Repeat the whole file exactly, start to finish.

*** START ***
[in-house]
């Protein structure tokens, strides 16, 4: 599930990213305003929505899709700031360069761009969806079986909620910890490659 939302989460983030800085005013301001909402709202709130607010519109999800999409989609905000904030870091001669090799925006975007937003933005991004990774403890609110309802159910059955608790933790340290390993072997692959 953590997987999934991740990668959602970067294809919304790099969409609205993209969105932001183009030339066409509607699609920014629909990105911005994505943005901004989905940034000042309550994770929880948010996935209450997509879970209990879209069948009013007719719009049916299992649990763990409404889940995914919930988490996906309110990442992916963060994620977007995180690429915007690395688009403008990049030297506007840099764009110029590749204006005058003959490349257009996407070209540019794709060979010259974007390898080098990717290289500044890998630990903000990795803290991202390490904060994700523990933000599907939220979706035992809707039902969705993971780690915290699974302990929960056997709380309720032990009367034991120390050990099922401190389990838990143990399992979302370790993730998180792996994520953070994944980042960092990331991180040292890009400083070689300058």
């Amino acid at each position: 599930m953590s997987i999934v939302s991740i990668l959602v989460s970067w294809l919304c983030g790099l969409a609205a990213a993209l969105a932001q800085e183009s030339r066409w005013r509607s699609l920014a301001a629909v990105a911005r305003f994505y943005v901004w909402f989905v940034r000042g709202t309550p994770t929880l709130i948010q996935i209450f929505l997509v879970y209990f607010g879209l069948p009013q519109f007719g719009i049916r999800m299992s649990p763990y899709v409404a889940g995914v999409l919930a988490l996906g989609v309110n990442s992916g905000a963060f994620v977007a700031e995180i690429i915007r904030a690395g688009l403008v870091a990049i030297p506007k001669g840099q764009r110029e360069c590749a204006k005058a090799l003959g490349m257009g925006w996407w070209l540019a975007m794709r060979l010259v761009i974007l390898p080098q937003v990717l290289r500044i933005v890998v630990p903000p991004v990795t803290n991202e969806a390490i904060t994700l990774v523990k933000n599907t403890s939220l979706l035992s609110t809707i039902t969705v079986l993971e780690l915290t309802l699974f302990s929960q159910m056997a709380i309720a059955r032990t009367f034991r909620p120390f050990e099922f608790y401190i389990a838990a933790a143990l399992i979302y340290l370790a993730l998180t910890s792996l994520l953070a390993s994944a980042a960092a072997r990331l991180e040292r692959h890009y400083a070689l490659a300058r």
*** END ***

[in-house]
């Protein structure tokens, strides 16, 4: 599930990213305003929505899709700031360069761009969806079986909620910890490659 939302989460983030800085005013301001909402709202709130607010519109999800999409989609905000904030870091001669090799925006975007937003933005991004990774403890609110309802159910059955608790933790340290390993072997692959 953590997987999934991740990668959602970067294809919304790099969409609205993209969105932001183009030339066409509607699609920014629909990105911005994505943005901004989905940034000042309550994770929880948010996935209450997509879970209990879209069948009013007719719009049916299992649990763990409404889940995914919930988490996906309110990442992916963060994620977007995180690429915007690395688009403008990049030297506007840099764009110029590749204006005058003959490349257009996407070209540019794709060979010259974007390898080098990717290289500044890998630990903000990795803290991202390490904060994700523990933000599907939220979706035992809707039902969705993971780690915290699974302990929960056997709380309720032990009367034991120390050990099922401190389990838990143990399992979302370790993730998180792996994520953070994944980042960092990331991180040292890009400083070689300058």
């Amino acid at each position: 599930m953590s997987i999934v939302s991740i990668l959602v989460s970067w294809l919304c983030g790099l969409a609205a990213a993209l969105a932001q800085e183009s030339r066409w005013r509607s699609l920014a301001a629909v990105a911005r305003f994505y943005v901004w909402f989905v940034r000042g709202t309550p994770t929880l709130i948010q996935i209450f929505l997509v879970y209990f607010g879209l069948p009013q519109f007719g719009i049916r999800m299992s649990p763990y899709v409404a889940g995914v999409l919930a988490l996906g989609v309110n990442s992916g905000a963060f994620v977007a700031e995180i690429i915007r904030a690395g688009l403008v870091a990049i030297p506007k001669g840099q764009r110029e360069c590749a204006k005058a090799l003959g490349m257009g925006w996407w070209l540019a975007m794709r060979l010259v761009i974007l390898p080098q937003v990717l290289r500044i933005v890998v630990p903000p991004v990795t803290n991202e969806a390490i904060t994700l990774v523990k933000n599907t403890s939220l979706l035992s609110t809707i039902t969705v079986l993971e780690l915290t309802l699974f302990s929960q159910m056997a709380i309720a059955r032990t009367f034991r909620p120390f050990e099922f608790y401190i389990a838990a933790a143990l399992i979302y340290l370790a993730l998180t910890s792996l994520l953070a390993s994944a980042a960092a072997r990331l991180e040292r692959h890009y400083a070689l490659a300058r």